With strict regulations, the two enforce a multi-religious dimensional approach to education that hosts different religious affiliations. 

“We have a chapel that caters to all religions. For example, every Friday we invite an Imam to the school, on Saturday, we give a chance to the Seventh Day Adventists and Sunday is for the Christians. We cannot trust the students with these, we invite external preachers from well-known prayer places not anywhere else,” says Ms Keishari.

This, in her view, aids in exposure of students as well as improves morality. 
It has also grown the numbers with the school getting trust from parents from across the country and the rural areas. 
“What I treasure most is seeing girls progress. For example, we once admitted an orphan who had many challenges. She had aggregate 31 at primary leaving examinations but,  at the end of Senior Four she scored aggregate 30 to our satisfaction,” says the co-director adding that children call her mum and they call her husband dad, “What more do we want?” 

Starting with only 218 girls 10 years ago, the school currently boasts of  875 students. 
“If we wanted 2,000 students we would get them, but we cannot accommodate them, we want to have a few and give them the best services,  and make sure they pass to our expectations. When we started we never expected the numbers that came, now we don’t have to be excited or greedy to have so many,” Ms Keishari says. 

Fred Bahati, the Ntungamo  District education officer, says most schools only think about performance without putting into consideration the future of learners which the Kaisharis have prioritised.

“Many private schools are about numbers and grades in exams, my interaction with the directors at Ntungamo Girls has showed me they are beyond this. The future of learners must be a priority, and this can only be achieved through discipline.” He says.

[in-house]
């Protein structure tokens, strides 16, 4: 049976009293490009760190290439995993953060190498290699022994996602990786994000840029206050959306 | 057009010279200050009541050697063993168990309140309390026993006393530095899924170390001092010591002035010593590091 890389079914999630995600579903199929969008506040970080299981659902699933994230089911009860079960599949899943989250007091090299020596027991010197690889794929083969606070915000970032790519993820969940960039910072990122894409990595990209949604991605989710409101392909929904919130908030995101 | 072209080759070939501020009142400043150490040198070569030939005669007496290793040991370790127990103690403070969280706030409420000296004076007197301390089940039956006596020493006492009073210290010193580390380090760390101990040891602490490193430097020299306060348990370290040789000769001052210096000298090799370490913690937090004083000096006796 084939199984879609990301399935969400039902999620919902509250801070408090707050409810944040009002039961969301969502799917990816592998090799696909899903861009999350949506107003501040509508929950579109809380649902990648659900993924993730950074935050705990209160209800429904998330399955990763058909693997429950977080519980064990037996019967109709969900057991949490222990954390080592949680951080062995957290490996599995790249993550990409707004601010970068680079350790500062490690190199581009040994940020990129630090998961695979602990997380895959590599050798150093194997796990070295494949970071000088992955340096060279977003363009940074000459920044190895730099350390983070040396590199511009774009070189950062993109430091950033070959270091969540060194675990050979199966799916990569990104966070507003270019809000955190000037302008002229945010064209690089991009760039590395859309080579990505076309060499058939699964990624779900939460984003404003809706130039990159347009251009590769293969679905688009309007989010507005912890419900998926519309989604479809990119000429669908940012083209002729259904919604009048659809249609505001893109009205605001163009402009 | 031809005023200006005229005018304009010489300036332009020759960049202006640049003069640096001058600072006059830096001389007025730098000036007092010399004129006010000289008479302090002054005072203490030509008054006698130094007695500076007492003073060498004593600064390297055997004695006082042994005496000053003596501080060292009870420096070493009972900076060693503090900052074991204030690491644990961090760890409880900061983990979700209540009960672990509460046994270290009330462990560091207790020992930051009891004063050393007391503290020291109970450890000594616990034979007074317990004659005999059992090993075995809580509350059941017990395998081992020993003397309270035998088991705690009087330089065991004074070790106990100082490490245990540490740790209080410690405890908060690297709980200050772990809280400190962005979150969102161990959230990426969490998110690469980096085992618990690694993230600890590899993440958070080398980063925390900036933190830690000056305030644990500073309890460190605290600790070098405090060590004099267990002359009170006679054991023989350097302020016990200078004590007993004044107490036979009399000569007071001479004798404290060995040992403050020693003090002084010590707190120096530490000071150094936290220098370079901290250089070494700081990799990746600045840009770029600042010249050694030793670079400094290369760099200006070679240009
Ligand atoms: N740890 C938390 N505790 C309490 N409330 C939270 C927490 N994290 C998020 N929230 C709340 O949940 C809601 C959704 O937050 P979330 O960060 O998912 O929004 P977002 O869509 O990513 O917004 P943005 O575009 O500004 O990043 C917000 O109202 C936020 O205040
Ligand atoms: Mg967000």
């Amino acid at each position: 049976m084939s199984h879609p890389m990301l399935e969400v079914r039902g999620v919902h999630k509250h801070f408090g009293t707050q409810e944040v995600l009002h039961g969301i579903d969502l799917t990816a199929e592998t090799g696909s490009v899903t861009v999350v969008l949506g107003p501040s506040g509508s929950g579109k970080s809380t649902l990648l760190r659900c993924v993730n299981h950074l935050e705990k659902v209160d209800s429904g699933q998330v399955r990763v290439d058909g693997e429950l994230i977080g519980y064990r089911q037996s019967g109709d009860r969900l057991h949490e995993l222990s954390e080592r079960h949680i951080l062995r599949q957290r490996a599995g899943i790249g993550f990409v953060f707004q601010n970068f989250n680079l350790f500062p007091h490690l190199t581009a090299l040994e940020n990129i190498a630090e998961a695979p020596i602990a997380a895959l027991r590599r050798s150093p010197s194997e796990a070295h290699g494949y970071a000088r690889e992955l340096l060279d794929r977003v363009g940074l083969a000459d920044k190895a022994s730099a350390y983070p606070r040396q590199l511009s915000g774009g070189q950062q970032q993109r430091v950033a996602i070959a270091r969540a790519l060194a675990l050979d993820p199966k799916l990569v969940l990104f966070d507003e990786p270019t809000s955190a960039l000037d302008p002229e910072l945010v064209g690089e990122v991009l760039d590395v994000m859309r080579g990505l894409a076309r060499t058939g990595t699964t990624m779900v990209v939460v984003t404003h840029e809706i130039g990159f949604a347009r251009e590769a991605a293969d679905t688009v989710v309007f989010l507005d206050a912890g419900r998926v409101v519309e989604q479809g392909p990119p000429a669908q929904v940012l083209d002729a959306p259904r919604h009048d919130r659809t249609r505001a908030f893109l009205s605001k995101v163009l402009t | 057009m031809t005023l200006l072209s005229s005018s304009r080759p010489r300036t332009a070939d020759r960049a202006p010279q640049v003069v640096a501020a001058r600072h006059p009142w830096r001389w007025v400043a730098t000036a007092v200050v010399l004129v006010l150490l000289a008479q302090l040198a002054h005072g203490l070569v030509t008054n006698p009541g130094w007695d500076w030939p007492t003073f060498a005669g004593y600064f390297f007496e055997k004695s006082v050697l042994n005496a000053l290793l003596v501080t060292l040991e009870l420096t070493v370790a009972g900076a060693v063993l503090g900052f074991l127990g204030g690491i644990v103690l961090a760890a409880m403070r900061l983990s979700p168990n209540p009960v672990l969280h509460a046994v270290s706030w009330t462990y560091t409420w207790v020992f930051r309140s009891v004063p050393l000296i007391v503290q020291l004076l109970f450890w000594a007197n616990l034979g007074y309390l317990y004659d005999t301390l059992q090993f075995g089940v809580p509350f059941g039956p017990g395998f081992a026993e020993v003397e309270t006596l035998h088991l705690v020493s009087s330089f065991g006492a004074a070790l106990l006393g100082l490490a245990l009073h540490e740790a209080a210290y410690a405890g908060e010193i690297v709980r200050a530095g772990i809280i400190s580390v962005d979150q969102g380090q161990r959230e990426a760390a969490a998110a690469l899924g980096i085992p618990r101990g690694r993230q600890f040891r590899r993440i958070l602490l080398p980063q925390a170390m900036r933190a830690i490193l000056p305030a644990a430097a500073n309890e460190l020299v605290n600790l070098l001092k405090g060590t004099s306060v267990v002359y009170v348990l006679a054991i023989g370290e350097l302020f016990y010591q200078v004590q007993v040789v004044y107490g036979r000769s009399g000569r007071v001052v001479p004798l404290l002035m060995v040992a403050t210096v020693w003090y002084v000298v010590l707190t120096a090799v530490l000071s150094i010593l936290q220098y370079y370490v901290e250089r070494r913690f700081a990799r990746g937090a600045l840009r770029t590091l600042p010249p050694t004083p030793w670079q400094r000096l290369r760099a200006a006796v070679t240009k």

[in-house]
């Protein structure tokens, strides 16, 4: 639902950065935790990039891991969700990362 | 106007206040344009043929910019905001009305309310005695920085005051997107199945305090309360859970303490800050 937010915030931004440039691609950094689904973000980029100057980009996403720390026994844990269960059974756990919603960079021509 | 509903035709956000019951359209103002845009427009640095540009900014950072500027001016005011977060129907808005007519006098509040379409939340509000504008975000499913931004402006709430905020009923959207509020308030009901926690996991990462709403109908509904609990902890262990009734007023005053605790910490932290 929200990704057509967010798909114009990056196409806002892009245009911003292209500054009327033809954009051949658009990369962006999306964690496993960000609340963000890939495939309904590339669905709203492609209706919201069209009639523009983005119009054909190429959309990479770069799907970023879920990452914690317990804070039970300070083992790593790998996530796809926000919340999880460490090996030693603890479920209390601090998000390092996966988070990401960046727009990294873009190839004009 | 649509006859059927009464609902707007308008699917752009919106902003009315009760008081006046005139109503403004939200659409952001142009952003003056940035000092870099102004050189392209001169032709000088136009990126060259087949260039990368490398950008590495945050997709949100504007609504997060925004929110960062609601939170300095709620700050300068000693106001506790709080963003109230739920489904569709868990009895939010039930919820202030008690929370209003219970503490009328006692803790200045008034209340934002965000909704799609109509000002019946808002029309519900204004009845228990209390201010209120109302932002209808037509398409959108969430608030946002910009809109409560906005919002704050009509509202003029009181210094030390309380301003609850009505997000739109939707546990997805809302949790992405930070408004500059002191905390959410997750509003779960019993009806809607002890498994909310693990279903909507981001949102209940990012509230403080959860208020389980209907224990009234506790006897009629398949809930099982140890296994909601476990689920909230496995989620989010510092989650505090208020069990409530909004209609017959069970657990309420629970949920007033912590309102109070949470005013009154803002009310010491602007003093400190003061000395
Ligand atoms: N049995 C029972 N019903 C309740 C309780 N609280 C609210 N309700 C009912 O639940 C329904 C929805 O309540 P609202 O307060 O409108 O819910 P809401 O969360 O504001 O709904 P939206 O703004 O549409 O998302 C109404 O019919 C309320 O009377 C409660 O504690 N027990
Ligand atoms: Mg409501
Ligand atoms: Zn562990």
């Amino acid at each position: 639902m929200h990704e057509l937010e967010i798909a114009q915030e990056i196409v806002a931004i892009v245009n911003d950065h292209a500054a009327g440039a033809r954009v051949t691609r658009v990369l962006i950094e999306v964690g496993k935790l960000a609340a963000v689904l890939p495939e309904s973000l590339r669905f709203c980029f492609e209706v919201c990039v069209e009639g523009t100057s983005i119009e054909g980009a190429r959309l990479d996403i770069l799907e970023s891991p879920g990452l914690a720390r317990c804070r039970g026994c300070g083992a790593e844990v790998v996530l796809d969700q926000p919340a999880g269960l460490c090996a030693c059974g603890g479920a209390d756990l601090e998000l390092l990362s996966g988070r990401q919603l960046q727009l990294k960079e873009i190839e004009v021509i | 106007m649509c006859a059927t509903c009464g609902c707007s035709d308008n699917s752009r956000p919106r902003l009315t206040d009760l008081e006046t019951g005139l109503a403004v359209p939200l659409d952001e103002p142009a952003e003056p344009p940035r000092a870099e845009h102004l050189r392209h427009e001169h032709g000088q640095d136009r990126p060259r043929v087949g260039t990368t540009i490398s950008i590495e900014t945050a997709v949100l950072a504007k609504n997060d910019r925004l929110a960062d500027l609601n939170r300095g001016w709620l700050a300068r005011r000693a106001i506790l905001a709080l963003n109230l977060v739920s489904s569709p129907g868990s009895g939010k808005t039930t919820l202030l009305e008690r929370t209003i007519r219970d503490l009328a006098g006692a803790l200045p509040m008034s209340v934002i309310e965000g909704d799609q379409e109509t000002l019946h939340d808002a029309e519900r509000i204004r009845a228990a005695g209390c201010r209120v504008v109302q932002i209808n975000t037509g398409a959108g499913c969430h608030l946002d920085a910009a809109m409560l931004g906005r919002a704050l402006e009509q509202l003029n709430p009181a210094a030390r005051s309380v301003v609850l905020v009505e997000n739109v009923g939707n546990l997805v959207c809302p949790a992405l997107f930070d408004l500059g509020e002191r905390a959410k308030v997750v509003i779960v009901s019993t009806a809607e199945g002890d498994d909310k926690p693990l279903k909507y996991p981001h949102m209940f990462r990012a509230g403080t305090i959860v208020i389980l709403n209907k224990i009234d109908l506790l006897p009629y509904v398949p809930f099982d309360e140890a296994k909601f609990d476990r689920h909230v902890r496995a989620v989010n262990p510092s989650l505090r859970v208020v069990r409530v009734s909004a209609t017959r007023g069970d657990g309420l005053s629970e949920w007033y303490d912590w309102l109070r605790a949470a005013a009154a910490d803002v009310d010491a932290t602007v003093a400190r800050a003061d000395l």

Indeed, there has been growth in performance since 2011 when the school began. From one Grade One student in 2013 when they sat their first UCE exams, then, the school was ranked fifth in 48 schools in Ntungamo District in 2018 with 26 students in Grade One of the 72 students who sat for O-Level. 

Then, they were ranked best in the 2020 UCE. That year six of the 12 students under the district quota system on government sponsorship were from Ntungamo Girl’s School while the other 15 went for government sponsorship.

They were ranked best in Ntungamo and 10th in the country on average principle passes per student. 
Phionah Nahabwe a former head teacher at the school describes the two school proprietors as strong willed disciplinarians with a sense of excellence.

“I believe whoever has studied, taught or been a parent at that school knows their stand on discipline, this makes the school what it is. If they keep up the spirit, I believe they have a chance to top the country,”  Nahabwe notes.

The year in which Ntungamo Girl’s High School sat their first Uganda Certificate of Education exams. 
Mutoni Ayebare, a parent believes the school proprietors stand on discipline favors parents and students who wish to learn. 

”There are no male visitors allowed at the school, even brothers can’t be allowed to visit their sisters without their parents. My daughter is safe, I believe this is the school where I need my daughter to be,” Mutoni says.